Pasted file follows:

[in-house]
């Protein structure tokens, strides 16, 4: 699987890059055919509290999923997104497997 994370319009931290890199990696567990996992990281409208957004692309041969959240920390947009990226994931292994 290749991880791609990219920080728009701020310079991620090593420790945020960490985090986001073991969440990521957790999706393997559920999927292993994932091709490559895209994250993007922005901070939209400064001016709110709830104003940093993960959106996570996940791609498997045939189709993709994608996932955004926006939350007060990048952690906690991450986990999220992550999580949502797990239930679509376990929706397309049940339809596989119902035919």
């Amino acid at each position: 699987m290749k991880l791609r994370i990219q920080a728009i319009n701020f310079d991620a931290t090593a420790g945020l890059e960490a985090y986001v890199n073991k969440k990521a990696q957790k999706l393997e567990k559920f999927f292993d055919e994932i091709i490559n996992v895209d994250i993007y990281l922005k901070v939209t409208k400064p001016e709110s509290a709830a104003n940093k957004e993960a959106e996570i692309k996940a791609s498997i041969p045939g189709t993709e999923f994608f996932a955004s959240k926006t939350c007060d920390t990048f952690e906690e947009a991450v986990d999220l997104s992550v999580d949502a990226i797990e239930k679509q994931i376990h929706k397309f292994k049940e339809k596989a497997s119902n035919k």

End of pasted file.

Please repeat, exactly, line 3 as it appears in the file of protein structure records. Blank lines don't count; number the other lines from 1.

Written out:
């Amino acid at each position: 699987m290749k991880l791609r994370i990219q920080a728009i319009n701020f310079d991620a931290t090593a420790g945020l890059e960490a985090y986001v890199n073991k969440k990521a990696q957790k999706l393997e567990k559920f999927f292993d055919e994932i091709i490559n996992v895209d994250i993007y990281l922005k901070v939209t409208k400064p001016e709110s509290a709830a104003n940093k957004e993960a959106e996570i692309k996940a791609s498997i041969p045939g189709t993709e999923f994608f996932a955004s959240k926006t939350c007060d920390t990048f952690e906690e947009a991450v986990d999220l997104s992550v999580d949502a990226i797990e239930k679509q994931i376990h929706k397309f292994k049940e339809k596989a497997s119902n035919k």